4. Selection favoring individuals with traits at each extreme of a range maintains genetic variation in a population.
            5. Natural selection may favor individuals with an intermediate value for a trait.
            6. Selection favoring an intermediate value for a trait reduces genetic variation in a population.
            7. Natural selection sometimes favors heterozygotes over homozygotes at a locus.
            8. Heterozygote advantage preserves genetic variation at that locus (i.e., within the population, it maintains multiple alleles at that locus).
            9. Natural selection sometimes favors rare traits and acts against those that become too common in a population.
            10. Frequency-dependent selection preserves genetic variation in a population.

          7. Sexual selection occurs when selection acts on characteristics that affect the ability of individuals to obtain mates.
            1. Sexual selection can lead to physical and behavioral differences between the sexes.

          8. An individualís fitness (or relative fitness) is the contribution that individual makes to the gene pool of the next generation relative to other individuals in the population.
            1. An organismís fitness depends on both its survival and its reproduction.
            2. Fitness is often measured using proxies like mass, number of matings, and survival because it is difficult to measure reproductive success.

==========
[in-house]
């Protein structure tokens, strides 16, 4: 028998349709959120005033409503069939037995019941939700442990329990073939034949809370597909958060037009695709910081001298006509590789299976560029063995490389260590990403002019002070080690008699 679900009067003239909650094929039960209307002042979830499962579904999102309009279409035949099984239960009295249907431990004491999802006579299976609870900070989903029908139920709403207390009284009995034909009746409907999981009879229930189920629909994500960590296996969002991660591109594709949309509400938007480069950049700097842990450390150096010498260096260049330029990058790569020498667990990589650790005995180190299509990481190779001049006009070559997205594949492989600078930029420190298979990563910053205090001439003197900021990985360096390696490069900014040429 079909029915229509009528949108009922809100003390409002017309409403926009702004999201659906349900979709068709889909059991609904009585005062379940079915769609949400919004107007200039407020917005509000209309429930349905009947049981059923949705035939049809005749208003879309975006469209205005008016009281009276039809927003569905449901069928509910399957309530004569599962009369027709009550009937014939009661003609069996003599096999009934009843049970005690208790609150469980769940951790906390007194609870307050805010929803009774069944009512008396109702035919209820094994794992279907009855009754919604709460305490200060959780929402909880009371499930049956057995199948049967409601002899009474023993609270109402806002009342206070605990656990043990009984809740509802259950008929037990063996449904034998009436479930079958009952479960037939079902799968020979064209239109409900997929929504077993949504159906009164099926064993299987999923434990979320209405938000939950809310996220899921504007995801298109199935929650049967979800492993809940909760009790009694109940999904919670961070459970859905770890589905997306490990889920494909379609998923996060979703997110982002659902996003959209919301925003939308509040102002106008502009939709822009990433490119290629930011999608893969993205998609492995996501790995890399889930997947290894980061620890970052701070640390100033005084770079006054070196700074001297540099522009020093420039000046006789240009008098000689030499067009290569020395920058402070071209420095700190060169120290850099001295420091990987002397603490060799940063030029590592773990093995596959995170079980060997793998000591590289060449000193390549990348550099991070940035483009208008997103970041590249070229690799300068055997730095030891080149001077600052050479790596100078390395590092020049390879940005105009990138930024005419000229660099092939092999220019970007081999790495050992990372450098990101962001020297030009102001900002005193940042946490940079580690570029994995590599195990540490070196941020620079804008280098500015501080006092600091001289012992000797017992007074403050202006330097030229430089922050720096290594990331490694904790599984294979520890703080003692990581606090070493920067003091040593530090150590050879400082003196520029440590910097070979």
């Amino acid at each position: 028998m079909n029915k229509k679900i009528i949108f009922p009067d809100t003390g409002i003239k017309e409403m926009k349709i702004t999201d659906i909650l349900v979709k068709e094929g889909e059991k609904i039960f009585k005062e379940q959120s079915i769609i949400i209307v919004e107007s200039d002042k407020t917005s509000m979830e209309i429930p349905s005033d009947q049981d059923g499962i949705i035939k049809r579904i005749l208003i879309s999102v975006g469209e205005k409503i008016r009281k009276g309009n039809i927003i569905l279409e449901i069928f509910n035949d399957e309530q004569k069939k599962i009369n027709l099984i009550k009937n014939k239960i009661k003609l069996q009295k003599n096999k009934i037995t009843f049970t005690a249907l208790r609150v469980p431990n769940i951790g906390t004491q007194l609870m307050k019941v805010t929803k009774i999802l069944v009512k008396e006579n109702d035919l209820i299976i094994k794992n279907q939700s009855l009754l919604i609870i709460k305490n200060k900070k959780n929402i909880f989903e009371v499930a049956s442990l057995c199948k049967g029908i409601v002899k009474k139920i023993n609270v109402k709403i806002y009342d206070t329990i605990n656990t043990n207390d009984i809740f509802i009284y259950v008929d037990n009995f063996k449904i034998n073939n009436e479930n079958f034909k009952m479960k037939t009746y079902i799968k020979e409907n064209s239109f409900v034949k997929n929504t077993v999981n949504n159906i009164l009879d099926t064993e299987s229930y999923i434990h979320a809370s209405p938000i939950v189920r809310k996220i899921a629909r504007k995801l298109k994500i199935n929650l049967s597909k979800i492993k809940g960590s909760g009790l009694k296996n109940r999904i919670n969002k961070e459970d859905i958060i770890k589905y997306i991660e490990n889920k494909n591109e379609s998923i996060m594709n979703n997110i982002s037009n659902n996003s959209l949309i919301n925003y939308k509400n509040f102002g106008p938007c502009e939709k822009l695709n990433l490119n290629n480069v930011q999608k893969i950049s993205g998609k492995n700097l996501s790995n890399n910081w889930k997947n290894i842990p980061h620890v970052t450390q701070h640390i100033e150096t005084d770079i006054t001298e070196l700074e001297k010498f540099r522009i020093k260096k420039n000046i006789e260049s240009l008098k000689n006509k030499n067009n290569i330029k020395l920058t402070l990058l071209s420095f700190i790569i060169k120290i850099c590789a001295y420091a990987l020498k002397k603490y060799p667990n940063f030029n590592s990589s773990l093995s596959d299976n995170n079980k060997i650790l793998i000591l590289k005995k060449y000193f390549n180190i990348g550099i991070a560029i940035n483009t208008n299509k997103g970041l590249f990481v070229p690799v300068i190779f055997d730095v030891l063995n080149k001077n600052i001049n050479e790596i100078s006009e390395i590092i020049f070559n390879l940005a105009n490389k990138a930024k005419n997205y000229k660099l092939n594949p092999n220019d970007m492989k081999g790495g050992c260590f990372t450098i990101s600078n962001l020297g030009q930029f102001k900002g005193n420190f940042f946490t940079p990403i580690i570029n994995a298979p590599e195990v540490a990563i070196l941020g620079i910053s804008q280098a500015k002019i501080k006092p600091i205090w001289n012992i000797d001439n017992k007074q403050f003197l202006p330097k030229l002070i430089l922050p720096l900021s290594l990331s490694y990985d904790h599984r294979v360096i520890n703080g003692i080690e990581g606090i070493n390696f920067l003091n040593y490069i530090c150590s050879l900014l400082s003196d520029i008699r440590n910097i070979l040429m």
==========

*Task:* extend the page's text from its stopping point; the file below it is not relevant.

9. Natural selection is capable of acting at multiple hierarchical levels: on genes, on cells, on individuals, on populations, on species, and on larger clades.
            1. Random factors can affect the survival of individuals and of populations.
              1. Smaller populations are more strongly affected by genetic drift than are larger populations.
              2. Genetic drift can cause loss of genetic variation in a population.
              3. Founder effects occur when a population is founded from a small number of individuals.
              4. Founder effects can affect the genetic makeup of a newly started population (and reduce its genetic variation) through sampling error.
              5. Bottlenecks occur when a populationís size is greatly reduced.
              6. Bottlenecks can affect the genetic makeup of a population (and reduce its genetic variation) through sampling error.